Britain's economy is still growing, but it grew much slower in the first quarter of 2015 than it did at the end of last year.
Official figures show that GDP grew by 0.3% between January and March this year - half as much as it grew between October and December 2014, at 0.6%.
This is the weakest quarterly growth since the end of 2012 - and with the General election just nine days away, this will be seen as a major setback for the government.
The ONS puts the blame on a slower service sector, a shrinking construction industry, and a slight squeeze on industrial production caused by lower oil and gas prices.
ONS chief economist Joe Grice said: "As always, we warn against reading too much into one quarter's figures."
The Prime Minister has said that today's just-released GDP figures show that "our economy is still growing" and that "we can't take the recovery for granted".
GDP figures show our economy is still growing, but we can't take the recovery for granted. Don't risk it with Ed Miliband and the SNP.
Mr Cameron was responding to figures showing slower economic growth in the first quarter of 2015 than in the last three months of 2014.
After the ONS released slower-than-expected figures on Britain's economic growth, George Osborne has insisted that the "future of the economy is on the ballot paper".
GDP figures show future of the economy is on the ballot paper. We should stick to the plan that's delivering a brighter more secure future
Figures show that the economy grew by 0.3% in the first quarter of 2015 - half as much as the 0.6% it grew between October and December 2014
With rising instability abroad, now is worst possible time to vote for instability at home.
The UK economy grew by 0.3% during the first quarter of 2015, the Office for National Statistics said today.
Official figures released today are expected to show that the UK economy's growth slowed down in the first three months of 2015.
GDP rose by 0.6% in the last quarter of 2014, but economists say they expect the figure to be around 0.5% between January and March this year.
Some experts blame this on the global fall in oil prices, while construction has shrunk and exports are also down.
Deputy Prime Minister Nick Clegg said the economic recovery "wouldn't have happened" without the Liberal Democrats being part of the government.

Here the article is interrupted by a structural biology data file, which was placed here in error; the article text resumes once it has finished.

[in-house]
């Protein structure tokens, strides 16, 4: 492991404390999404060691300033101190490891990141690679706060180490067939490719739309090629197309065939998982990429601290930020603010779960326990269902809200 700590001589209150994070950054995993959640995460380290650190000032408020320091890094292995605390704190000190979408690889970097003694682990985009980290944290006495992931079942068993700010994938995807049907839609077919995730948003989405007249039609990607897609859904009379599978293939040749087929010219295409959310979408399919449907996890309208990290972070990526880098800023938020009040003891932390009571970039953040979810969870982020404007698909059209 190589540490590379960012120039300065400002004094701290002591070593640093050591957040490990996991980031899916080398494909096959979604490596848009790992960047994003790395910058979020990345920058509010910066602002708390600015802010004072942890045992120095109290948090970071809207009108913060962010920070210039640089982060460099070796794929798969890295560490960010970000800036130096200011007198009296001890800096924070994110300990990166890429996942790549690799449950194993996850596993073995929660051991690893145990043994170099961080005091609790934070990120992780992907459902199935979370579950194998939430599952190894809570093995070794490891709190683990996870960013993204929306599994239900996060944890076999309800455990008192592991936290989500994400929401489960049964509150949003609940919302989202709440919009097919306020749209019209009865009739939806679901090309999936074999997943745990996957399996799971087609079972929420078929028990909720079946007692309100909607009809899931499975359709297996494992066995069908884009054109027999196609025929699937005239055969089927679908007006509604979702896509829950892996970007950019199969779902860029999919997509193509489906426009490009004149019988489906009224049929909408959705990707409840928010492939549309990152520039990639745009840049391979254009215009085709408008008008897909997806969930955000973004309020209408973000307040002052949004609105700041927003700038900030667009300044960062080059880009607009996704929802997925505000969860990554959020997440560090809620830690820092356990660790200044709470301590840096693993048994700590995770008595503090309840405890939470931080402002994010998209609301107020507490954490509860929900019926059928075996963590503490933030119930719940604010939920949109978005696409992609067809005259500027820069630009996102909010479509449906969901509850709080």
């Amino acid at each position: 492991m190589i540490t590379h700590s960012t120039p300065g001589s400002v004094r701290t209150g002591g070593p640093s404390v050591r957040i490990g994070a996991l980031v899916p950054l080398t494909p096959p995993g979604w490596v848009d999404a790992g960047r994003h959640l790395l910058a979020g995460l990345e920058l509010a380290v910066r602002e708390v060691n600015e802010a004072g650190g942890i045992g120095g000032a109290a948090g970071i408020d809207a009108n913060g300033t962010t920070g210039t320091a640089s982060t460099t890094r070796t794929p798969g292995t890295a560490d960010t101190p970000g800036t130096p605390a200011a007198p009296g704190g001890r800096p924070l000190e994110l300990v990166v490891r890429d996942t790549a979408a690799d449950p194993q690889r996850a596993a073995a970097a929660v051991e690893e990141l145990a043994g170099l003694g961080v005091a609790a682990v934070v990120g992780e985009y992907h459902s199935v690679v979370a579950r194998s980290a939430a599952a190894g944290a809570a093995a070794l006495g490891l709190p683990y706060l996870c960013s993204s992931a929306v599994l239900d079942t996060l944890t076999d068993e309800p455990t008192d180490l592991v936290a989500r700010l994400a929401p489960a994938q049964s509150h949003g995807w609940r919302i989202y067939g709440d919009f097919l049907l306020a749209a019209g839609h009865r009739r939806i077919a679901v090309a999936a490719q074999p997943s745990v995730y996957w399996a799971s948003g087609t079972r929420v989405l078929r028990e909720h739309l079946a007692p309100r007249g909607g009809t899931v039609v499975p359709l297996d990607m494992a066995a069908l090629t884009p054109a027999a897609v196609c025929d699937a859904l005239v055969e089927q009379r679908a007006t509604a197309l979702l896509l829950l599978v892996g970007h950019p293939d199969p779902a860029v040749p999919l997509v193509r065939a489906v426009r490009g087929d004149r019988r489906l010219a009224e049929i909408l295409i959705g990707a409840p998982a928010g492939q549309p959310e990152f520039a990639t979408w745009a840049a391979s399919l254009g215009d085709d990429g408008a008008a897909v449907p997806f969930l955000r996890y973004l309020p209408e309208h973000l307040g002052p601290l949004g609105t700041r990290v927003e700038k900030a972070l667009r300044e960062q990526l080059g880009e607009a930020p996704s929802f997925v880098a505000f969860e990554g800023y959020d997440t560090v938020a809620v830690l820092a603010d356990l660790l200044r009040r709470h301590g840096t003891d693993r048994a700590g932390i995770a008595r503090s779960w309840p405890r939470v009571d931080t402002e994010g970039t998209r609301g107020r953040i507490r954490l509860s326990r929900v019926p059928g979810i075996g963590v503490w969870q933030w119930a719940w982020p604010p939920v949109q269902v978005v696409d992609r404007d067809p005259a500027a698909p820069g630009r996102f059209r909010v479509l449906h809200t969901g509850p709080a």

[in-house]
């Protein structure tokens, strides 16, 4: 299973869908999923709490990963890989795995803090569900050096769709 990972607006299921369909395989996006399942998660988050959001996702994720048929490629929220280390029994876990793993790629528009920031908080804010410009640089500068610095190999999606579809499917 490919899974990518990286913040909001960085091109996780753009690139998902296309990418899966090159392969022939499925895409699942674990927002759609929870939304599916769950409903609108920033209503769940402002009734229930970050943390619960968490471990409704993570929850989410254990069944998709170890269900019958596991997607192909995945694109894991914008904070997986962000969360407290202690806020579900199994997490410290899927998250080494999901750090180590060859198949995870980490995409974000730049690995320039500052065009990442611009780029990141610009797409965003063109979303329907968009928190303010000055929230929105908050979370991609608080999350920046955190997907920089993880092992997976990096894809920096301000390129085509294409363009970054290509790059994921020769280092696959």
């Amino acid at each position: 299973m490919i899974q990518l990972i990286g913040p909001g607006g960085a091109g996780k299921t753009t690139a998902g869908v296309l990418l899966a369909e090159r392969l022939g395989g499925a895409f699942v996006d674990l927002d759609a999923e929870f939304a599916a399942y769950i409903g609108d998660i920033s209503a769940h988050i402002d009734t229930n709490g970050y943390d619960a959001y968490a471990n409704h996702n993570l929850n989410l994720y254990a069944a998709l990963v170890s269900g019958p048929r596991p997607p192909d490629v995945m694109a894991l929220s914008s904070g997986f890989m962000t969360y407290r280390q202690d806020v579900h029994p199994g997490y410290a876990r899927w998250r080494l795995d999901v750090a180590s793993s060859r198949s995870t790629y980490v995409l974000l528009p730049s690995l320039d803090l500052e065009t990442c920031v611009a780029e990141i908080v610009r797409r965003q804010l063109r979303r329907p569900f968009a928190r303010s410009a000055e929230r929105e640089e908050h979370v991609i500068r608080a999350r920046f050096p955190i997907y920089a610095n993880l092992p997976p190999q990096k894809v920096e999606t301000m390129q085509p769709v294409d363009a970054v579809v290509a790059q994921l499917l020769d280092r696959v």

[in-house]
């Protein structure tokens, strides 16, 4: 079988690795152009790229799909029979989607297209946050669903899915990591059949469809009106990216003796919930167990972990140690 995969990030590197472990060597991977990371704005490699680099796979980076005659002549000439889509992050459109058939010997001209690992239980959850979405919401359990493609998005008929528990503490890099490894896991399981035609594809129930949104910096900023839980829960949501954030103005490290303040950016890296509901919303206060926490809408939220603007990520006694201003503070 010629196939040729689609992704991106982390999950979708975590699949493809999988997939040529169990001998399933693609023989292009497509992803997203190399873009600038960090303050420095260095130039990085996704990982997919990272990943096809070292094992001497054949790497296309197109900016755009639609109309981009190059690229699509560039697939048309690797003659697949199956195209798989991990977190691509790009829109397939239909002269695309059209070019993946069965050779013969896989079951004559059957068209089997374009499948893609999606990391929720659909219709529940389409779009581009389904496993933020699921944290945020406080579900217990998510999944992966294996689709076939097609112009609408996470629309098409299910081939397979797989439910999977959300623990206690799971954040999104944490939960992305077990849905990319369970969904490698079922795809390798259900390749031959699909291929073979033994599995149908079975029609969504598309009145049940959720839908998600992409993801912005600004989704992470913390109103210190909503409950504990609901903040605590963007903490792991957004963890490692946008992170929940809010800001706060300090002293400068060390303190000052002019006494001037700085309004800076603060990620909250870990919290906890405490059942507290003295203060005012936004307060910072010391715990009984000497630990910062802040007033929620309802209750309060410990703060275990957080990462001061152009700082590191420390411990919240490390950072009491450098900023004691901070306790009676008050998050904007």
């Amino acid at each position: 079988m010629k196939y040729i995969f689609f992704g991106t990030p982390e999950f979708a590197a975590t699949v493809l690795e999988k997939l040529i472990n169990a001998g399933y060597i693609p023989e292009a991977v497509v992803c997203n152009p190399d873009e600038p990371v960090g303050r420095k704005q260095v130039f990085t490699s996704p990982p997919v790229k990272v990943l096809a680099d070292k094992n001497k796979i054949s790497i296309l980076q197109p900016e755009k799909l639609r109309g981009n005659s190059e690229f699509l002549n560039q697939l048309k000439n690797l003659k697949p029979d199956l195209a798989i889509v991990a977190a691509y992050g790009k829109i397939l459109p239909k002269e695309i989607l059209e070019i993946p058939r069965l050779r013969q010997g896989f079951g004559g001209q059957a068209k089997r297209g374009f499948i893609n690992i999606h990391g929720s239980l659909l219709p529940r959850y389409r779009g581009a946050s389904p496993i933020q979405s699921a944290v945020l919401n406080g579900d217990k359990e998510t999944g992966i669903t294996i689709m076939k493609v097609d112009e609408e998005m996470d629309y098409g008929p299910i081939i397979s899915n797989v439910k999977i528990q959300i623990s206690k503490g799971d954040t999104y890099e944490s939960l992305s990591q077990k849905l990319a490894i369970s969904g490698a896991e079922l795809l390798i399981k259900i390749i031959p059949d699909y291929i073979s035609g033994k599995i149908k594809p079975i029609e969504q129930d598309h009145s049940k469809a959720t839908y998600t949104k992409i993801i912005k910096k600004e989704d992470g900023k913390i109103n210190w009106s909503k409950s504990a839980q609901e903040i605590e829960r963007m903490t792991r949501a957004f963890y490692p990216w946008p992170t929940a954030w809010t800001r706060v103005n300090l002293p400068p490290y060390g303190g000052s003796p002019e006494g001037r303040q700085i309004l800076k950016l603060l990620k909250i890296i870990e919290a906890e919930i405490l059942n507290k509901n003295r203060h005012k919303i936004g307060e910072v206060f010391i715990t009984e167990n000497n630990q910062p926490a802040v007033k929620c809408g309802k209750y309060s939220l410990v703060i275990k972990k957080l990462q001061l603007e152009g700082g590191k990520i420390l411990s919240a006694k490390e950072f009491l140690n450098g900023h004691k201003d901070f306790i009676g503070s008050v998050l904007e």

Speaking to ITV News' political correspondent Carl Dinnen, the Liberal Democrat leader said: "You can't create an economic recovery without having a stable government.
"The Conservatives wouldn't have been able to do it without the Liberal Democrats, the Liberal Democrats wouldn't have been able to do it without the Conservatives."
Two thirds of British adults say that despite the economy growing they don’t feel better off, an Comres poll exclusive for ITV News has found.
While George Osborne has hailed GDP's return to pre-crisis figures as a "milestone", 69% of people interviewed said they do not feel wealthier - while one in four (24%) said they currently spend more than they earn each month.
Although only 35% of Britons said their personal finances are getting worse (the joint lowest since 2010), only 14% said they are getting better. Instead, most said they are about the same (52%).
A majority of the 2,035 Britons interviewed (55%) also agreed the improving economy is only benefitting the rich, while three in five (62%) think the gap between rich and poor has got worse over the past three months.
Prime Minister David Cameron said the GDP growth figures released today are a "major milestone" in the government's plan for the economic recovery, thanks to the "hard work of the British people", but warned "the work isn't finished yet."
Chancellor George Osborne said GDP figures on growth show that his economic recovery plan is working, but not complete and that he wanted people from all parts of the country to feel the impact of the recovery.
Speaking to Economics Editor Joel Hills from Newcastle he blamed the previous government for the three year delay in a return to growth figures, saying it takes time to work through problems caused when governments "get economic policy wrong".